Many people dream of a second home, whether it's for a vacation getaway or a future retirement place. The reality, though, is that a second home is just that -- another house on which you have to pay a mortgage and do regular maintenance. You'll have to weigh a lot of financial factors before you make the purchase so the second home doesn't swamp you in debt.
Make a Worksheet
Make a financial worksheet to figure out what kind of money you'll need to buy a second home. Put down an approximate amount for a property; use a real figure if you've got a place in mind or figure out what homes cost in the area you're considering. Remember the second home will need insurance, maintenance and upkeep, just like your primary home, so include those costs. List your monetary assets: what you have in equity in your primary residence, your annual income and chances of it continuing, savings other than retirement and anything like stocks you could sell if needed.
Consider Your Options
If you have $200,000 equity in your present house and you think you can get your second home for $100,000, you may be able to refinance your home to pay for the second home. That may cost less than getting a mortgage on the second home, because of fewer closing costs and generally lower interest rates on your primary mortgage. You'll have to see what that does to your monthly payment and weigh that against your income.
Examine All Debt and Expenses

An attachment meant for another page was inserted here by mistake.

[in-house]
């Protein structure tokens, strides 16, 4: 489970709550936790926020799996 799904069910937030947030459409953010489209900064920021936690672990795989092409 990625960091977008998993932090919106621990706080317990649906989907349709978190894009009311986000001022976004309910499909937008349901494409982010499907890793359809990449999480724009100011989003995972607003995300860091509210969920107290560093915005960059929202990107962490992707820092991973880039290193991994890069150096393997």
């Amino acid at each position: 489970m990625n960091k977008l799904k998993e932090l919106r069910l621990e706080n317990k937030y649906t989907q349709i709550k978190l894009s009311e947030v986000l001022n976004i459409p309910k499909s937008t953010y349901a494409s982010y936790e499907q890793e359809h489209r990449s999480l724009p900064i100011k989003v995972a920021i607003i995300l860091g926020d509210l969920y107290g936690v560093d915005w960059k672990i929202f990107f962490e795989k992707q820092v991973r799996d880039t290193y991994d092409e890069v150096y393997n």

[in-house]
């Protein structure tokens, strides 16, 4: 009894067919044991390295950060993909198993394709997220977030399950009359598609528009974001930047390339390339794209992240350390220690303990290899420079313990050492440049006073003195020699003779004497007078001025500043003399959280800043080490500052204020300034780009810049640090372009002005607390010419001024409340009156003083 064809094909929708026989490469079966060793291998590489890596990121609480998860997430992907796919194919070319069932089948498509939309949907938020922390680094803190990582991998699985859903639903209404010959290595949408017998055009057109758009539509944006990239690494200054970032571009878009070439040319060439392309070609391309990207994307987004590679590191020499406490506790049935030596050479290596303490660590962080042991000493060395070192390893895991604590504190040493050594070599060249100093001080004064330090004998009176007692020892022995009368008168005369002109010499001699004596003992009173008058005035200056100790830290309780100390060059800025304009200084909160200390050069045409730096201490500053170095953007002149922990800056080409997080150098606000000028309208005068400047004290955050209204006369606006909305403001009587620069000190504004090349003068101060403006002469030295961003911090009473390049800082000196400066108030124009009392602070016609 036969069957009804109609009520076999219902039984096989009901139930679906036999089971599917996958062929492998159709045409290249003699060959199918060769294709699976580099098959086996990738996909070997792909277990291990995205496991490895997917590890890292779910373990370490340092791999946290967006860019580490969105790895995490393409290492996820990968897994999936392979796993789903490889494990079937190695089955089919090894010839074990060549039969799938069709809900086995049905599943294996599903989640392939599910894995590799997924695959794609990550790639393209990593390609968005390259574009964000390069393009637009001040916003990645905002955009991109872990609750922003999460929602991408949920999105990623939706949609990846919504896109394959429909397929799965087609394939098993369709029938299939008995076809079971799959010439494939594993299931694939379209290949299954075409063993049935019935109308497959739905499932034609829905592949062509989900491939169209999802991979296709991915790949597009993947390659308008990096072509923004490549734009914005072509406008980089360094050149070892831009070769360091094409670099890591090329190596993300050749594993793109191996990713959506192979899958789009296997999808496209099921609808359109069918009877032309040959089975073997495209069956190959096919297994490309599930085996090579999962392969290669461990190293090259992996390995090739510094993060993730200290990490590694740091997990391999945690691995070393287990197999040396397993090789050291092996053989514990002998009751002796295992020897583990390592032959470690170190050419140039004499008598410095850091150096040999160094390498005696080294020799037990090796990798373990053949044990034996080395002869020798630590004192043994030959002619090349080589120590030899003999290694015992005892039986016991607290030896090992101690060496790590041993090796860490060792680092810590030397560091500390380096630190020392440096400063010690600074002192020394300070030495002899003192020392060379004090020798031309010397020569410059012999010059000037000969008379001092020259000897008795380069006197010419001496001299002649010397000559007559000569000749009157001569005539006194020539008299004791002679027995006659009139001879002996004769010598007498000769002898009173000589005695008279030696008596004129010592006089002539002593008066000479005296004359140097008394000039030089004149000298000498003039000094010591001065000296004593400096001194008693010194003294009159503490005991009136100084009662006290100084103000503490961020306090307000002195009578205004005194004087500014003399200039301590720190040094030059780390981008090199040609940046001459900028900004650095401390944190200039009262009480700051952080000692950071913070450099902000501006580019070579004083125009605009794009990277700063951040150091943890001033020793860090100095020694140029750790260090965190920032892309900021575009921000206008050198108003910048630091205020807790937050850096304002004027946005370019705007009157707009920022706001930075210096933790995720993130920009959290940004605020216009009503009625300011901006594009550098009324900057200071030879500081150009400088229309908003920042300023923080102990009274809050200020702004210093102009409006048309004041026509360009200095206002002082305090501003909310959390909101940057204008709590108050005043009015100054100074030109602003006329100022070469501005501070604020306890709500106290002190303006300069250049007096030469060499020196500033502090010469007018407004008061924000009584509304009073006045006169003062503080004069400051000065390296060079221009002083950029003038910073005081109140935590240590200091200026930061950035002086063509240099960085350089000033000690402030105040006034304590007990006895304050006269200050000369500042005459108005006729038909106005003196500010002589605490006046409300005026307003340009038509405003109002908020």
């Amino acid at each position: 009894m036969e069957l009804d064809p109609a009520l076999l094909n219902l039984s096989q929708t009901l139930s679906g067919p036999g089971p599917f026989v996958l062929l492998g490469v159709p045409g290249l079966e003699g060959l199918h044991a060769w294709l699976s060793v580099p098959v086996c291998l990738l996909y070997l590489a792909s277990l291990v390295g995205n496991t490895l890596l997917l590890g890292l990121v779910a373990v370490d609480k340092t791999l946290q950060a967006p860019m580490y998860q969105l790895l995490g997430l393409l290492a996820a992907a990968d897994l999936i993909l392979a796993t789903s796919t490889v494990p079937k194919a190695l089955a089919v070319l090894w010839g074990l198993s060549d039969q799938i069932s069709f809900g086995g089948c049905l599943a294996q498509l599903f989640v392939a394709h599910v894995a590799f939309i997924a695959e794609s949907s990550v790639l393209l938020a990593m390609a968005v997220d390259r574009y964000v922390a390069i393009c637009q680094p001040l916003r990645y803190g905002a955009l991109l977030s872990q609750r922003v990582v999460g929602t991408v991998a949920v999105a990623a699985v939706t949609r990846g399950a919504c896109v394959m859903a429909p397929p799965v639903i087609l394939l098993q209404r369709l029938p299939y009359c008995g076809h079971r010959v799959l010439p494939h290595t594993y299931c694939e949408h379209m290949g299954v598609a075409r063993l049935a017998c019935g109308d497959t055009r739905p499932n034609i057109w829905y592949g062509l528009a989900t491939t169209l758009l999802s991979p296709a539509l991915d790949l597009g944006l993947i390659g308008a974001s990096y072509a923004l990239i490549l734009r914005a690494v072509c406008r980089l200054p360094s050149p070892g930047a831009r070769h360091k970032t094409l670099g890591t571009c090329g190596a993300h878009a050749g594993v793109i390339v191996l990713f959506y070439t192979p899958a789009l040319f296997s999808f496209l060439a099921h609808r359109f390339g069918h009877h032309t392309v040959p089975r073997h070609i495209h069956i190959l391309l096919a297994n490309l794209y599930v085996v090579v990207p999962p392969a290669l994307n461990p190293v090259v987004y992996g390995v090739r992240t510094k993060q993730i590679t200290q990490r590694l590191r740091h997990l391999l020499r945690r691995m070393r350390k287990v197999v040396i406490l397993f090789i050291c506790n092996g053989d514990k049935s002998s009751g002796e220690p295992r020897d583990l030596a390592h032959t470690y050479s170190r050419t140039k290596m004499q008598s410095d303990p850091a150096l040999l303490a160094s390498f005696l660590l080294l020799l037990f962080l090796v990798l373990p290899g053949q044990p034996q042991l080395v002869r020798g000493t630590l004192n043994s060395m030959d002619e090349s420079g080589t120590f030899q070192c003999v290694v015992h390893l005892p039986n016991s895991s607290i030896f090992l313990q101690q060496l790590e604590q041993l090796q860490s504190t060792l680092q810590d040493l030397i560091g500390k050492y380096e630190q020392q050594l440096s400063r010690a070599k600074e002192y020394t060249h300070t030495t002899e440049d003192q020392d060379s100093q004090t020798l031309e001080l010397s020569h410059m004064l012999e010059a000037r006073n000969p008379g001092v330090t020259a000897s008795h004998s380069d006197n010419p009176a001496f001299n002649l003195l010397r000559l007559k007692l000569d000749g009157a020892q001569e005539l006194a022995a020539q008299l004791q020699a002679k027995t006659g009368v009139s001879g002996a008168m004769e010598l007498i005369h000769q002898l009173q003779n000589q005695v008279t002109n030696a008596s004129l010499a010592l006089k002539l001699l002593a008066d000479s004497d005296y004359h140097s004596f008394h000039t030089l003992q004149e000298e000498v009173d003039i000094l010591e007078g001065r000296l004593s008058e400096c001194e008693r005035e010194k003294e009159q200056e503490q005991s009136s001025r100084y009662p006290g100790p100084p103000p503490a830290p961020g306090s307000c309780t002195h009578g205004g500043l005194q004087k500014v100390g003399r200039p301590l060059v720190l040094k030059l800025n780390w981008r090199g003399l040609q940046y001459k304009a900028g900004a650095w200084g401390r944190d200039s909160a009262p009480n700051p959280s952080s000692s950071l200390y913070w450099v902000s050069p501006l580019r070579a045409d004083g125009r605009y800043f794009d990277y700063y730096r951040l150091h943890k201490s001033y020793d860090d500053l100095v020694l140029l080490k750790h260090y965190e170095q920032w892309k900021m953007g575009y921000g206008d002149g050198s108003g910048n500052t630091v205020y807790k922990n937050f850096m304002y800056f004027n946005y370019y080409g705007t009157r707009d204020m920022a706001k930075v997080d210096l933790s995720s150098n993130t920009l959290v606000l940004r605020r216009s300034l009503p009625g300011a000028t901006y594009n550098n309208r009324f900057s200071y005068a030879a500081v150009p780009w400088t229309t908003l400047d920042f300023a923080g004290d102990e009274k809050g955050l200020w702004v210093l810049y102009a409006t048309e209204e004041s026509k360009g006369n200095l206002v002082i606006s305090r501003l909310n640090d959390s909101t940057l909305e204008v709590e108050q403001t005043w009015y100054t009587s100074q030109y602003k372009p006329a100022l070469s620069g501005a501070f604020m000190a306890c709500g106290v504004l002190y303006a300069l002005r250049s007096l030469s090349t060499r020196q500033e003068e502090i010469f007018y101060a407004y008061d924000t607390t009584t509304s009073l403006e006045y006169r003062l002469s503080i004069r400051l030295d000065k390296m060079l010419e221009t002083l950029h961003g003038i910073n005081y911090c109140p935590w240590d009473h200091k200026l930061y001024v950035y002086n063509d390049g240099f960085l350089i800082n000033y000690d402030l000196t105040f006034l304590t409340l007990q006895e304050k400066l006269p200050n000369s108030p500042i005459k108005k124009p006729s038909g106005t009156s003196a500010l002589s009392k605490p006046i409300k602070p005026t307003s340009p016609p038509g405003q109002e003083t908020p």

Consider all your debt payments, not just mortgage, and be sure your credit score is acceptable, generally 720 or higher. You also need to factor in other pending expenses, like needing to buy a new car in the next six months or possibly having to put a new roof on your current house. Match those expenses against your income and any savings you have.
Use Savings or Investments
Tap your savings or sell some investments for a big down payment, but don't tamper with your retirement accounts. You'll not only reduce your potential retirement income but will probably have to pay penalties to take that money out. Be conservative. Build a cushion into your plans so you don't put every available dollar into a second home with no reserve for emergencies.
Think About Renting
Renting out your second home will reduce the amount of reserve you need, but it will change your income tax situation. You can rent it out for 14 days a year and still deduct mortgage interest for taxes, just like on your primary home. Renting it for more than 14 days a year will bring in more money but you'll have to report that as income for taxes based on the percentage of time you rent it.
Bob Haring has been a news writer and editor for more than 50 years, mostly with the Associated Press and then as executive editor of the Tulsa, Okla. "World." Since retiring he has written freelance stories and a weekly computer security column. Haring holds a Bachelor of Journalism from the University of Missouri.